Engineering graduate's positive attitude has helped her excel
Xiaoyu Dong loves a challenge.
The newly minted Dr. Dong arrived at Memorial in 2016 to begin a master of engineering (M.Eng.) degree, but in four short years she has completed not only her M.Eng. degree, but a PhD as well.
“It was exciting being promoted to a PhD,” she said. “I worked in Dr. Hodjat Shiri’s lab for one year and had planned to apply for a PhD program after I completed my M.Eng. The promotion helped me to jump over these steps and enabled me to spend all of my time on research.”
Dr. Dong is from Shandong, East China, and holds a bachelor’s degree in oil and gas storage and transportation engineering with a focus on pipelines from China University of Petroleum (East China).
She says she has learned “a thing or two” in academia, but what has resonated most on her journey to graduation are the possibilities that become available when you embrace change and have a positive attitude.
“I grew up with a supportive and loving family,” said Dr. Dong. “I am an only child and when I chose to travel to a foreign country on the other side of the world to chase my dreams, my parents transferred all their worries and concerns to positive emotional supports to help me.”
Dr. Dong became aware of Memorial University while she was completing her undergraduate degree,.
“I heard that Memorial was powerful in engineering and had a wide range of research projects in offshore and marine topics,” she said. “I was excited to learn about Dr. Shiri and his expertise in offshore geotechnics.”
She enrolled in Memorial’s master of engineering program to extend her knowledge from structures to complex fluid-soil-structure interaction.
Switching her research field was challenging, but Dr. Dong found it to be motivational and enjoyable and she thrived in her first year at Memorial.
She published three prestigious journal papers in her first year, and, while most of that first year was spent in the library – writing codes, reading books, running models and writing manuscripts – Dr. Dong found a silver lining.
“I enjoyed the atmosphere in the library,” she said. “Everyone there works so hard and is full of enthusiasm. The books standing on the shelves felt like friends keeping me company.”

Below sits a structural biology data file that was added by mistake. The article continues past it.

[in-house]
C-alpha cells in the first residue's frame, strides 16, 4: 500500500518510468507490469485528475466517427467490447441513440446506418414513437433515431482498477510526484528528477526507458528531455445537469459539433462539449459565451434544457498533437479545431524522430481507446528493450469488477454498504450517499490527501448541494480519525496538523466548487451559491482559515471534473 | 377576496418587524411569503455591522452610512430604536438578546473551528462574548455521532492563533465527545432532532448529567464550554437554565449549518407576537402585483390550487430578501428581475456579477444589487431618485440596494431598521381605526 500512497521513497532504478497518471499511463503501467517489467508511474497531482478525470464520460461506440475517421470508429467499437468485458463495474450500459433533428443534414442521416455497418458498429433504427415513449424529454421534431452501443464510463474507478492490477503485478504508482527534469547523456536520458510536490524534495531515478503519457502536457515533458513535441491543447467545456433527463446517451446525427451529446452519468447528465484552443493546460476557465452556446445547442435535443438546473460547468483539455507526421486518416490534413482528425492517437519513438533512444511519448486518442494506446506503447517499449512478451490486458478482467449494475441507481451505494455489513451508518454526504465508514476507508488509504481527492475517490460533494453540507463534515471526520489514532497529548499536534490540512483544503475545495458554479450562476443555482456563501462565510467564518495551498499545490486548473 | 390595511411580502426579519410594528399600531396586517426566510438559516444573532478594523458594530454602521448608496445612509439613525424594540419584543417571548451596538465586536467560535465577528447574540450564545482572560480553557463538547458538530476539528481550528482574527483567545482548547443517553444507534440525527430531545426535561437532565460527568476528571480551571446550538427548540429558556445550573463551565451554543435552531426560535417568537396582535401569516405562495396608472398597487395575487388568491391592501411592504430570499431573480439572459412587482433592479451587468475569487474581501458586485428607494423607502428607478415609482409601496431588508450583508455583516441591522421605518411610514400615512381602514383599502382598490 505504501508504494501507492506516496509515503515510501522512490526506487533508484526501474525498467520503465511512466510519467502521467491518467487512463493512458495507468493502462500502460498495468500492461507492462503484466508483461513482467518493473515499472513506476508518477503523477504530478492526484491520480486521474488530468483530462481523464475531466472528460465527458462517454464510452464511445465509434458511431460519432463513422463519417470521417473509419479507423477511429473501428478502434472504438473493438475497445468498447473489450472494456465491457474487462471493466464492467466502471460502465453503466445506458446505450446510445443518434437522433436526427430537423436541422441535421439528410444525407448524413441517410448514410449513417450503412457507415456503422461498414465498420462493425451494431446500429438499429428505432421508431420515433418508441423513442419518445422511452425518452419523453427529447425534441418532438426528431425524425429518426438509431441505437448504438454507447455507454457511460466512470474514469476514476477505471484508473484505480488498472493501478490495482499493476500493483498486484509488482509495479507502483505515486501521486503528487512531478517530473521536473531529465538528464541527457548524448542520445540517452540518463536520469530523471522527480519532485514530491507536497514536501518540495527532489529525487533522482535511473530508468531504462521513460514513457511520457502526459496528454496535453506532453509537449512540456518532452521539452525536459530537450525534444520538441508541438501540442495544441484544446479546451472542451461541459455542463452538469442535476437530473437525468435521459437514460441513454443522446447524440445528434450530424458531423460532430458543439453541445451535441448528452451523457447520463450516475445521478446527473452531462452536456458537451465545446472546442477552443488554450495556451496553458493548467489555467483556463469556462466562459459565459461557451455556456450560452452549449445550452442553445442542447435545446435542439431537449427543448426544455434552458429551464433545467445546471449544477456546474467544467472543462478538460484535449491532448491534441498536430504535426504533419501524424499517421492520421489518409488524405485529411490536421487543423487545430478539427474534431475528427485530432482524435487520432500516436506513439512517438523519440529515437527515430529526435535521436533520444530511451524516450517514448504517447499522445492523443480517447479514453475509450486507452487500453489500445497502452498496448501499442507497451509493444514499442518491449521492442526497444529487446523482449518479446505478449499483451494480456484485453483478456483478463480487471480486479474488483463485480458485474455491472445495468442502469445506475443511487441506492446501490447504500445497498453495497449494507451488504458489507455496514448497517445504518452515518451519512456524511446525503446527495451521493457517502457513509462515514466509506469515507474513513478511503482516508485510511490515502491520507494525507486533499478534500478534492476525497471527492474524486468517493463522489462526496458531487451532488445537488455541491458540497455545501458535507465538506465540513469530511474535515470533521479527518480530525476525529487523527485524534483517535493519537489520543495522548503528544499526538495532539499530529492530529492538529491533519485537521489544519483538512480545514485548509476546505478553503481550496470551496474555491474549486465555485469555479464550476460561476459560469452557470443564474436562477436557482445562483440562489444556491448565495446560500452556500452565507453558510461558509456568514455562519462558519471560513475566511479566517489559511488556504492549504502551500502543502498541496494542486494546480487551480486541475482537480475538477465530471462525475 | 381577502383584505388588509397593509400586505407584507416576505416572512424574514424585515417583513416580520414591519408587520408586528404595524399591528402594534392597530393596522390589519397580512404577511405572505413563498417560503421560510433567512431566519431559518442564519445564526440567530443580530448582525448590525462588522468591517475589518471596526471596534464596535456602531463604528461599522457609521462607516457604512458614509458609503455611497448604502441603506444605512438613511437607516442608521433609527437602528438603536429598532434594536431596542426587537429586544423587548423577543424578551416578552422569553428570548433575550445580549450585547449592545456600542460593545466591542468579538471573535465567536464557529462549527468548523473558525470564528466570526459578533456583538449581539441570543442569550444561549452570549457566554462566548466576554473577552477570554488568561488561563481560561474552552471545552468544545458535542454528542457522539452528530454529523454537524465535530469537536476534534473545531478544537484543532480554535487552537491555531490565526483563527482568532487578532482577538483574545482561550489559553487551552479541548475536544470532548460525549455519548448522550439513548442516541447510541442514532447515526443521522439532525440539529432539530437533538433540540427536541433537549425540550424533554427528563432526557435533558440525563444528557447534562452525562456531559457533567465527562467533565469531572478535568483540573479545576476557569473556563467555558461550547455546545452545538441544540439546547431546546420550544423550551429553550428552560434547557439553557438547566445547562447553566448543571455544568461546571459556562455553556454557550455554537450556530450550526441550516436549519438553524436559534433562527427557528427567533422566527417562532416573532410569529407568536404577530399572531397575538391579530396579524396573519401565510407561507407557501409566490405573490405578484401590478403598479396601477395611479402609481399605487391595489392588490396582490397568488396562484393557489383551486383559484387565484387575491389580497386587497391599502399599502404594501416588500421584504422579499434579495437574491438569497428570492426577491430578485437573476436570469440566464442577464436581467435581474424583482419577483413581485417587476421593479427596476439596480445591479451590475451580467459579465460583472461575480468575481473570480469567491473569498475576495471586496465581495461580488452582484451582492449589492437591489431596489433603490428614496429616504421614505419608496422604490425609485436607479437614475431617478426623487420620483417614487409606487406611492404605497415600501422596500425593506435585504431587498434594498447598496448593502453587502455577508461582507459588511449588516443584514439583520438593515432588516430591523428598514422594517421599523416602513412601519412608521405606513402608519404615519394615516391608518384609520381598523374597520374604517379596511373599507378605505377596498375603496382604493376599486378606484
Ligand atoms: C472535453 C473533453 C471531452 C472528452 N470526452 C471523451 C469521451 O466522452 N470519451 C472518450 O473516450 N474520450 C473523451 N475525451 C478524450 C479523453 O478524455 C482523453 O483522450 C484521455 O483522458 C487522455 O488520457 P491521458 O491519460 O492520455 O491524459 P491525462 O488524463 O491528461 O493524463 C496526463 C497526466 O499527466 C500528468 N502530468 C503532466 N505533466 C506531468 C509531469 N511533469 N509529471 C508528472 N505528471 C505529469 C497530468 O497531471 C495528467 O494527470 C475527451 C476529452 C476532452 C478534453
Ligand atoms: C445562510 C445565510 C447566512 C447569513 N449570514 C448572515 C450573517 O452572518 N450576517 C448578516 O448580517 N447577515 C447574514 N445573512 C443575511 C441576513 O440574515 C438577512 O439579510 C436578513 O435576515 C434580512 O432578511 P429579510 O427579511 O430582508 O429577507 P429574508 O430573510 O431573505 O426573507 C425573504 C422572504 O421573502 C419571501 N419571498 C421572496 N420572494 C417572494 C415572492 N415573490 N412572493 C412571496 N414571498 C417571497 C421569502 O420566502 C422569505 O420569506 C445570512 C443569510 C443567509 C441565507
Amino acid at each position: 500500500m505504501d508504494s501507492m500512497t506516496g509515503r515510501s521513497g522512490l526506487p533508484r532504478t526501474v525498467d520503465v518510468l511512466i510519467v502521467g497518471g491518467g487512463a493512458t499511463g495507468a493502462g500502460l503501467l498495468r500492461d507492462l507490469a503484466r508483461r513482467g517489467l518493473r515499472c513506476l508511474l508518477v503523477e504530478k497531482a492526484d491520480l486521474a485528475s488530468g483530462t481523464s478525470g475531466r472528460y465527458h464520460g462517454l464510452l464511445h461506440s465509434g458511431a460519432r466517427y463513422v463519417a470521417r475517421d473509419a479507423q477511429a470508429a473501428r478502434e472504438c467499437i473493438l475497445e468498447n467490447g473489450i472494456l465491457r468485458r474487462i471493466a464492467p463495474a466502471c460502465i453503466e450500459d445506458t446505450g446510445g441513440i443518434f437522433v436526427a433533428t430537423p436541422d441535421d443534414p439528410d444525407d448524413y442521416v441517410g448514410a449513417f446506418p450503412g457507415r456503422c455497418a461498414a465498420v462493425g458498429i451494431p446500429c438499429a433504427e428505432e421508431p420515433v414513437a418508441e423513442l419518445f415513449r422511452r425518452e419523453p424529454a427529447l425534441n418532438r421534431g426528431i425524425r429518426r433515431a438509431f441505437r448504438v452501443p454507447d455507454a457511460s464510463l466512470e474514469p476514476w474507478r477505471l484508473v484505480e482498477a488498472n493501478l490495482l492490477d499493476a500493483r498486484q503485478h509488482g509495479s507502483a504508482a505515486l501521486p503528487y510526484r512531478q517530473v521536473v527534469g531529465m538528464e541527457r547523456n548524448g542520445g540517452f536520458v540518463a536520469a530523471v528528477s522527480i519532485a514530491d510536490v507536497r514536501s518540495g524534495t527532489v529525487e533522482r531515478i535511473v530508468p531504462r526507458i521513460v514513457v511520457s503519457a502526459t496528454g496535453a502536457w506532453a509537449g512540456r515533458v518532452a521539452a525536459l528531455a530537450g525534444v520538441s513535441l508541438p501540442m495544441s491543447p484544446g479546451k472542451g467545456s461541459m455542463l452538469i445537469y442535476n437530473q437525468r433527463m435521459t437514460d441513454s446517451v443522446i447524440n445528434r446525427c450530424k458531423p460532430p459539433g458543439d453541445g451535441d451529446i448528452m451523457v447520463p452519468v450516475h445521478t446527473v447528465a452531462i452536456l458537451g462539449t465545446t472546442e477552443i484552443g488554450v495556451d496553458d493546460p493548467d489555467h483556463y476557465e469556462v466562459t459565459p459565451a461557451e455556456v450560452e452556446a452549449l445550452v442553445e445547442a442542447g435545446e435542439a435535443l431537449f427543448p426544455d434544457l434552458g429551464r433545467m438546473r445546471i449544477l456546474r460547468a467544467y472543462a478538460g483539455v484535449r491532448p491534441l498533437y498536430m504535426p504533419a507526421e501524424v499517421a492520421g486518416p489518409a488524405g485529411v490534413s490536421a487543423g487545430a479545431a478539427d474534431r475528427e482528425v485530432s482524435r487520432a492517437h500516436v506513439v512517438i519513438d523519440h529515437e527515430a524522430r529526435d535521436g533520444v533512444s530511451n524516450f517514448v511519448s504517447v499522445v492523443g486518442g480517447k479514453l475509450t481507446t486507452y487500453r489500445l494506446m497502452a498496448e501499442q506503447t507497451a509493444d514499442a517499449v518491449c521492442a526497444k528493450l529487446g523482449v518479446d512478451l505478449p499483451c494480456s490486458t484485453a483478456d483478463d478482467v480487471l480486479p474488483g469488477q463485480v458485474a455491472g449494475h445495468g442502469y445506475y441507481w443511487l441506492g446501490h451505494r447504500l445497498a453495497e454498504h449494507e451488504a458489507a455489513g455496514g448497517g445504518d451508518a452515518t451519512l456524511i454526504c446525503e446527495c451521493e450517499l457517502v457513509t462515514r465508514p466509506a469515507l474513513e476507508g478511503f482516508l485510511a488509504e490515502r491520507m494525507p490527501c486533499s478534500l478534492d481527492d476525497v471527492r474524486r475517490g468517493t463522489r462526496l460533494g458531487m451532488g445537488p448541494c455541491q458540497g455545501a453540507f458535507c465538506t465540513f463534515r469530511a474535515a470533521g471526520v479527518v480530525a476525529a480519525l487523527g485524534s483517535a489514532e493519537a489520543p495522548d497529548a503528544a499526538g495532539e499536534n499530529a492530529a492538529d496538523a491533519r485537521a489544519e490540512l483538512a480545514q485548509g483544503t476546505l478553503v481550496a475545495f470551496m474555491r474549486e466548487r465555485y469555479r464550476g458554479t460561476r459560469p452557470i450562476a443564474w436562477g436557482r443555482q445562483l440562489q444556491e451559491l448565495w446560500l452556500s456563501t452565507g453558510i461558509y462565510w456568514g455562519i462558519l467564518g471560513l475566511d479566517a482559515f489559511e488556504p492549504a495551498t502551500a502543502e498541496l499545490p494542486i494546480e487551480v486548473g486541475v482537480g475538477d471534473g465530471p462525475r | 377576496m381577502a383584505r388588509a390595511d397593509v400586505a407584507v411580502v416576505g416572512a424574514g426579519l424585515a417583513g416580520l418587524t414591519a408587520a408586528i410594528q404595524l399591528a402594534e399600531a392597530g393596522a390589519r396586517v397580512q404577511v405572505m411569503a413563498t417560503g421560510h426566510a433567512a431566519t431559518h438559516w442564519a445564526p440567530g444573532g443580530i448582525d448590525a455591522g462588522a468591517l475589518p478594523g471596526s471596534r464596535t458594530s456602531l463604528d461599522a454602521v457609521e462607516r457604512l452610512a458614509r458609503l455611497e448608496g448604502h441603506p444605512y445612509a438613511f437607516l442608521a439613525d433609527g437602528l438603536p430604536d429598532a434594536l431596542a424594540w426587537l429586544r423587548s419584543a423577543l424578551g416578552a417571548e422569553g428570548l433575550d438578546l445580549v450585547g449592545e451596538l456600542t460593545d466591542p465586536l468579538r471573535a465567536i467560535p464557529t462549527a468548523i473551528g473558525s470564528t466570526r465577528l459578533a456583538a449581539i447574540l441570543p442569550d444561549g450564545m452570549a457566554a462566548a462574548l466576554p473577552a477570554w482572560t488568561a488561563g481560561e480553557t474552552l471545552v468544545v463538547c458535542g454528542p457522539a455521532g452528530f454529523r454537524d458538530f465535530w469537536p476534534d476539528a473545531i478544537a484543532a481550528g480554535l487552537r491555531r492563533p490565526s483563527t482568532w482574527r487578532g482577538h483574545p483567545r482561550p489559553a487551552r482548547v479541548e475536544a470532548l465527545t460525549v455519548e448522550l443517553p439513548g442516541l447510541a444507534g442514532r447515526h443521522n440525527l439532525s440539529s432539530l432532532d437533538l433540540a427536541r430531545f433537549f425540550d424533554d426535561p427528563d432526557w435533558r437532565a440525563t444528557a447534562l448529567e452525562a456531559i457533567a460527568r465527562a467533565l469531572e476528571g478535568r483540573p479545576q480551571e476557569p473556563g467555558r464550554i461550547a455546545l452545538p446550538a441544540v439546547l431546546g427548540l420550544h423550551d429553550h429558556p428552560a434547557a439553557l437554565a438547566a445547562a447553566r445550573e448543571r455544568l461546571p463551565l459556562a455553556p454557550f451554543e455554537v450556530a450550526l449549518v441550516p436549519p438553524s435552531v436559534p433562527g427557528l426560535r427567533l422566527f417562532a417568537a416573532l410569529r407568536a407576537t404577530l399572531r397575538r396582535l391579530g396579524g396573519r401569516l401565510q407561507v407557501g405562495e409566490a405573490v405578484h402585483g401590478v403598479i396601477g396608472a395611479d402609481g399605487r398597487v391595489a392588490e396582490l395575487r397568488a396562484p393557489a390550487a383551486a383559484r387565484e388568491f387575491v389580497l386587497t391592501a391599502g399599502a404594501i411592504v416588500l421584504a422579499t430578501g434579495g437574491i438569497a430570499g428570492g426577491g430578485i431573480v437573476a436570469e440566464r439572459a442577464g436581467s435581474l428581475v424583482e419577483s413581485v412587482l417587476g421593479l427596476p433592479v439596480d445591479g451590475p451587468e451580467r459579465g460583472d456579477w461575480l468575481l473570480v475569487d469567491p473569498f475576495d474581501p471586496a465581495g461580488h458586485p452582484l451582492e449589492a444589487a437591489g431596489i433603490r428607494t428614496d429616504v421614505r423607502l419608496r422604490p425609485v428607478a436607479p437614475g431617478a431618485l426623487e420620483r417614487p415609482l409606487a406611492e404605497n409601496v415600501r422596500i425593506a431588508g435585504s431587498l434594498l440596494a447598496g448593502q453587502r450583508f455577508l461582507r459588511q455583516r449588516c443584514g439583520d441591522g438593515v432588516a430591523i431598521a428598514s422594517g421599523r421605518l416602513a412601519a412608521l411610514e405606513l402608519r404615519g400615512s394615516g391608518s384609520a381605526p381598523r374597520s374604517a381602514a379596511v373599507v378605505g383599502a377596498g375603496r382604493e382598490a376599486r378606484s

Adjusting to her new school and research was easier than adjusting to life in St. John’s. While Dr. Dong enjoyed the snow when she first arrived, by the second winter she was struggling.
“I felt troubled by the snow buried up to my waist and I felt like I couldn’t move,” she said.
Instead of letting it overwhelm her, she took up snowboarding, and as her love of the sport grew, her anxiety about the snow dissipated.
“I thoroughly enjoyed the feeling of cutting soft snow with the edge of my snowboard and speeding up on the hill slope with my hair blowing in the wind,” she said.
Dr. Dong says she could not have done this without the support of her parents.
“Staying connected to my family has been such a huge support for me,” she said. “Mom and I created a book club and we spent a lot of time chatting about my dad’s garden over pictures they shared with me.”
On March 30, 2020, Dr. Dong successfully defended her thesis, “Numerical modelling of pipeline and riser seabed interaction.”
“The subsea environment is complex, and risks are challenging the operation or serviceability life of subsea pipelines and risers,” she explained. “Subsea risers and pipeline-seabed interaction have been proven to have significant effect on performance.”
“Two challenging topics in pipeline and riser seabed interaction I explored as part of my thesis are the effect of riser-seabed interaction on fatigue life in touchdown zone and the effect of trenching/backfilling on lateral response of buried pipelines.”
Dr. Shiri was so impressed by Dr. Dong’s performance as a student he offered her a three-year post-doctoral position on his research team.
“Dr. Dong was an outstanding student,” said Dr. Shiri. “Publishing three journal papers in the first year of a M.Eng. program is a unique achievement in this challenging area of engineering that needs a range of expertise from offshore geotechnics and structures to naval architecture and fluid dynamics. While completing her PhD and M.Eng. programs simultaneously, she published nine additional journal and conference papers. She will be a huge asset to our team.”
“Dr. Dong is a passionate and condition-less supporter to her teammates and other students. Her personality is contagious. She is very nice, always smiling, very polite, and always on time, motivating and helping others by all means.”
Dr. Dong is excited about the opportunity.
“It is now time to transit from a research-only PhD to a research-teach combination as a post-doc fellow,” she said. “I am currently involved in national and international collaborative projects led by Dr. Shiri and I am looking forward to expanding my research skills and gaining experience in teaching and supervising students.”
“As for my research work, I will have a chance to expand upon my main research topic and explore related fields to extend my expertise. Hopefully, this position will enable me to extend my professional skills and obtain more academic expertise to well prepare myself for both researching and teaching.”